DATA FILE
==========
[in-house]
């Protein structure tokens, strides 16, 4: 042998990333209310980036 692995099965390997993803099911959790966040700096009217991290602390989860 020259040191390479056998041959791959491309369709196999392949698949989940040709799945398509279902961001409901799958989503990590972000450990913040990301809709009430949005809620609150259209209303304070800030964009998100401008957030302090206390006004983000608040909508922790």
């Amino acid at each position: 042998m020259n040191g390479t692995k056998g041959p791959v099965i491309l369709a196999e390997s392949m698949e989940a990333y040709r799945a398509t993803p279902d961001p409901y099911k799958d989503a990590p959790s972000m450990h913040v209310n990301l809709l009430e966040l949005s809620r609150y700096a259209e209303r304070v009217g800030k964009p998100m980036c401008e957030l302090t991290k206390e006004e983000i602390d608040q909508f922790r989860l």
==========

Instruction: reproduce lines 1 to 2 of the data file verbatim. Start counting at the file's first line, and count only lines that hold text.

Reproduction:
[in-house]
């Protein structure tokens, strides 16, 4: 042998990333209310980036 692995099965390997993803099911959790966040700096009217991290602390989860 020259040191390479056998041959791959491309369709196999392949698949989940040709799945398509279902961001409901799958989503990590972000450990913040990301809709009430949005809620609150259209209303304070800030964009998100401008957030302090206390006004983000608040909508922790």